At a meeting on fortification, which took place at FSSAI’s headquarters, he added that the foundation was committed to working with the government and other partners to help scale nutrition interventions that advance India’s nutrition goals. He was the special guest at the meeting. The Tata Trusts also committed their support.
It was attended by secretaries from four ministries (health and family welfare, women and child development, human resource development, food processing industries), four departments [food and public distribution, biotechnology, health research (Indian Council for Medical Research) and animal husbandry, dairying and fisheries, and representatives from key development and industry partners,
The standards and logo for fortified foods, which were released last month, have already become a rallying point for large-scale food fortification. Several states are already in the advanced stages of adopting fortified foods in government programmes.
For instance, double-fortified salt is being distributed in the public distribution system of Uttar Pradesh and Rajasthan, and Karnataka is introducing fortified wheat flour in their mid-day meals. Leena Nair, secretary, ministry of women and child development, stated that they were looking forward to making fortified food mandatory.
Several businesses have also come forward to introduce fortified foods in the market. Mother Dairy’s managing director informed that they had already begun to use the logo for their fortified milk.
A food fortification resource centre (FFRC) to provide technical support, advocacy and expertise in all aspects of food fortification -on the supply side for industry players as well as on the demand side for consumers – was also launched at the meeting.
The FFRC portal would function as a knowledgedissemination and interaction platform across stakeholders. In a marked departure from the previous standalone efforts for food fortification, an integrated, pan-India approach was adopted.
Widespread micronutrient malnutrition poses a serious threat to the health and consequently the growth and development of the nation. An alarming 70 per cent of the Indian population consumes less than 50 per cent of the recommended daily allowance (RDA) of micronutrients.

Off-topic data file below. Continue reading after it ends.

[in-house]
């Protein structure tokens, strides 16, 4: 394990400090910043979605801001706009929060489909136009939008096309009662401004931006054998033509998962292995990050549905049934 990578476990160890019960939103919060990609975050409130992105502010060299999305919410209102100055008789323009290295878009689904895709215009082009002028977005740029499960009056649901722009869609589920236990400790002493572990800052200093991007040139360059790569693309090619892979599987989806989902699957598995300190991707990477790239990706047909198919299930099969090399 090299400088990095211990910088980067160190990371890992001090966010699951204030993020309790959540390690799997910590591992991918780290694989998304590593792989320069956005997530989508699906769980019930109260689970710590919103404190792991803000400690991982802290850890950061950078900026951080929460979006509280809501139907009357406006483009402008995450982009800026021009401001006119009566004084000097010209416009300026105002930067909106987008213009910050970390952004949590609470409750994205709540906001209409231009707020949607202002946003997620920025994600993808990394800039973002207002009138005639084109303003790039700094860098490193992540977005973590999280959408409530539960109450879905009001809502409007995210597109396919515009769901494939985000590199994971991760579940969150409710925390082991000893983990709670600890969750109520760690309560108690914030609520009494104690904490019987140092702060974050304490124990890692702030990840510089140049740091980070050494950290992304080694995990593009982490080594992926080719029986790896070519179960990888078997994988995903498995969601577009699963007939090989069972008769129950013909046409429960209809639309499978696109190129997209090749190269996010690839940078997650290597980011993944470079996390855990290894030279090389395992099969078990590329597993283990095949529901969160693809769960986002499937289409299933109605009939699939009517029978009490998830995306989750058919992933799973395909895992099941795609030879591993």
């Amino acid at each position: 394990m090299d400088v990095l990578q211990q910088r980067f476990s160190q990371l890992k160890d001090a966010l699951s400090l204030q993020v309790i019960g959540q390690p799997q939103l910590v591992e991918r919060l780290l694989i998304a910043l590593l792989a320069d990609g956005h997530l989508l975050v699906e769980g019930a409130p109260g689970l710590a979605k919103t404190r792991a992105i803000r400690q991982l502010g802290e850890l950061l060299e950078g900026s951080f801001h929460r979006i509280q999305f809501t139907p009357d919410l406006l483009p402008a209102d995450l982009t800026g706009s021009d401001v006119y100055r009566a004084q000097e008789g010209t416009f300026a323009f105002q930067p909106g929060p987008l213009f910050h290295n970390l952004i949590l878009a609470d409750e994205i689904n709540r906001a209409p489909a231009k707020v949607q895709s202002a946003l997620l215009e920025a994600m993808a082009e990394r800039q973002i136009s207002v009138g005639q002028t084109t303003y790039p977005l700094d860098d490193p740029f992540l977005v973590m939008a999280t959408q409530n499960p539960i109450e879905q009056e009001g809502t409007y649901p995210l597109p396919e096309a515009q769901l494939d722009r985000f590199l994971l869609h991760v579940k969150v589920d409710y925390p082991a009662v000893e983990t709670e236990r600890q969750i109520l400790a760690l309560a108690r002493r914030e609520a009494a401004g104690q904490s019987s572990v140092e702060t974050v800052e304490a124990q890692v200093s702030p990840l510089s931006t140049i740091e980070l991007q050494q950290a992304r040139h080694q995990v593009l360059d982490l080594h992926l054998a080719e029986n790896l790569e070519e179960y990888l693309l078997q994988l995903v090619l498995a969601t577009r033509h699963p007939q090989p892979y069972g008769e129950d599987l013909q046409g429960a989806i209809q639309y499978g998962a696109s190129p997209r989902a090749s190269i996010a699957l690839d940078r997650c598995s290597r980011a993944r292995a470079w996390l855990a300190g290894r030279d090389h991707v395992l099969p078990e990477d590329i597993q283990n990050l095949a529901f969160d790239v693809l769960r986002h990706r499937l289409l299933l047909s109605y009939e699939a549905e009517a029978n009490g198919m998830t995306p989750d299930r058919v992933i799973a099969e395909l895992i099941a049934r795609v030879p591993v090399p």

India has more than a quarter of the world’s vitamin A-deficient pre-school children. About 70 percent of pre-school children and over 50 per cent of women suffer from anaemia caused by iron deficiency.
Food fortification is a simple, proven, cost effective and complementary strategy that has been used across the globe to safely and effectively prevent vitamin and mineral deficiencies.
At present, 86 countries have mandated fortification of at least one industrially milled grain – wheat four, maize or rice.
In India, the fortification of salt with iodine, started in 1962 by the government,significantly reduced the prevalence of iodine deficiency disorders and is a landmark public health success story.
However, large-scale fortification of food has yet to reach its full potential in India, since efforts have been sporadic, scattered and focused on single food commodities.
These substantive developments in the past three months towards a nationwide unified approach for food fortification have given a much needed fillip to the efforts during the past 30 years, ushering in a new era in the fight against micronutrient malnutrition in India.